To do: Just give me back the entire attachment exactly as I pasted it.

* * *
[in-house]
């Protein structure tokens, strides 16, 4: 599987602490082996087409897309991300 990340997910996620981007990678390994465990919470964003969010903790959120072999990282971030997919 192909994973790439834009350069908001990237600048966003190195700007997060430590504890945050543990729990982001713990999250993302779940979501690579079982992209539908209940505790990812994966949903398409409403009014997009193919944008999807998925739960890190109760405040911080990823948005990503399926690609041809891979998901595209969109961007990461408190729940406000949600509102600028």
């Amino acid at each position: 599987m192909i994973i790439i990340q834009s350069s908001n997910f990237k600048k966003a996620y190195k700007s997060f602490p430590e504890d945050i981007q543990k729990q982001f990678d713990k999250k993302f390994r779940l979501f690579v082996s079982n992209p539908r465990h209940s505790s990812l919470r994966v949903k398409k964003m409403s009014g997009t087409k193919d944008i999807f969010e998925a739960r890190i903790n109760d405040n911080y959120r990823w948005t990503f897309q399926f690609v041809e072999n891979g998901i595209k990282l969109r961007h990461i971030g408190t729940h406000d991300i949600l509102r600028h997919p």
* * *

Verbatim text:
[in-house]
């Protein structure tokens, strides 16, 4: 599987602490082996087409897309991300 990340997910996620981007990678390994465990919470964003969010903790959120072999990282971030997919 192909994973790439834009350069908001990237600048966003190195700007997060430590504890945050543990729990982001713990999250993302779940979501690579079982992209539908209940505790990812994966949903398409409403009014997009193919944008999807998925739960890190109760405040911080990823948005990503399926690609041809891979998901595209969109961007990461408190729940406000949600509102600028």
């Amino acid at each position: 599987m192909i994973i790439i990340q834009s350069s908001n997910f990237k600048k966003a996620y190195k700007s997060f602490p430590e504890d945050i981007q543990k729990q982001f990678d713990k999250k993302f390994r779940l979501f690579v082996s079982n992209p539908r465990h209940s505790s990812l919470r994966v949903k398409k964003m409403s009014g997009t087409k193919d944008i999807f969010e998925a739960r890190i903790n109760d405040n911080y959120r990823w948005t990503f897309q399926f690609v041809e072999n891979g998901i595209k990282l969109r961007h990461i971030g408190t729940h406000d991300i949600l509102r600028h997919p």